Melting the Green Glacier – Eastern Red Cedar Management

May 29, 2024 eric fowler

In the Loess Canyons region of southwestern Nebraska, landowners are making serious headway in fighting back eastern red cedar trees.


Landowners conducting a prescribed burn in the Loess Canyons south of Maxwell sit back and watch after lighting the head fire on the upwind side of a 3,200-acre burn in 2020.

Photo by Eric Fowler, Nebraskaland Magazine

Story and photos by Eric Fowler

It happened slowly. Eastern red cedar trees were once found only in steep, moist corners of the landscape, rocky hilltops or islands in rivers where they were protected from the fires set by Native Americans to attract game or sparked by lightning that periodically swept across the Great Plains. When settlers arrived and fire was removed from the equation, this opportunistic invader began to creep out of its refuges and into the surrounding grasslands. Each year, cedars consumed more valuable grazing land and wildlife habitat. The front line advanced so slowly it has been dubbed the green glacier.

Now, after more than a century without these periodic fires, the prairies are one of the most imperiled and least conserved ecosystems in North America. Across the Great Plains, from Texas to the Dakotas, woody plants including cedars are expanding at a rate of 10 percent per year. Where the problem is at its worst, grasslands are now dense woodlands. Nebraska has lost 500,000 acres, or 781 square miles, of grassland since 2000 alone. That’s nearly the size of Lancaster County.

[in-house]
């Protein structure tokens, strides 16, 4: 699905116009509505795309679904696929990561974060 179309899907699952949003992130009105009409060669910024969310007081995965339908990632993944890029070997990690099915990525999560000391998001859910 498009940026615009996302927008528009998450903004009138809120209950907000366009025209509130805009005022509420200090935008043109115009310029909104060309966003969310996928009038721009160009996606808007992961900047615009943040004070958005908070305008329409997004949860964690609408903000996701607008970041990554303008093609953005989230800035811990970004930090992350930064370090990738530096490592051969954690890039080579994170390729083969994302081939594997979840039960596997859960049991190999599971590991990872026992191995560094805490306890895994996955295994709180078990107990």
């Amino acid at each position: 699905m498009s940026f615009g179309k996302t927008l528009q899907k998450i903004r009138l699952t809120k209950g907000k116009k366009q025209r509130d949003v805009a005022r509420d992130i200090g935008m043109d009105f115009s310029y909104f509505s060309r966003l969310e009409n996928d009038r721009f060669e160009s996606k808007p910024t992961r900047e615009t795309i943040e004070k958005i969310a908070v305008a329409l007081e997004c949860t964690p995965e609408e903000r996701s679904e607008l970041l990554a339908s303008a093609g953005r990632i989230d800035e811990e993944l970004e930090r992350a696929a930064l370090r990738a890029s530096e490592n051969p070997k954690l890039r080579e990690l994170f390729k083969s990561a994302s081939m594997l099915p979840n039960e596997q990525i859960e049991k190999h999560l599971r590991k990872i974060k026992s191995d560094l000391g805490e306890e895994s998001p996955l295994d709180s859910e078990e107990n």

Efforts to control cedars are many and growing, but the problem is so bad, cedars are still winning the battle. In the Loess Canyons region of southwestern Nebraska, however, landowners are making serious headway. The key to their success has been working with their neighbors to reintroduce fire. With large, intense prescribed burns, they are killing trees from the ridgetop prairies, down the steep slopes and into the canyon bottoms. It is one of few places in the world where the rate of woody encroachment has been stopped. Soon, it may even be reversed.

With fire, they are melting the glacier.

Eastern red cedar is a prolific seed producer, one factor contributing to their spread. Photo by Eric Fowler, Nebraskaland Magazine.

The Problem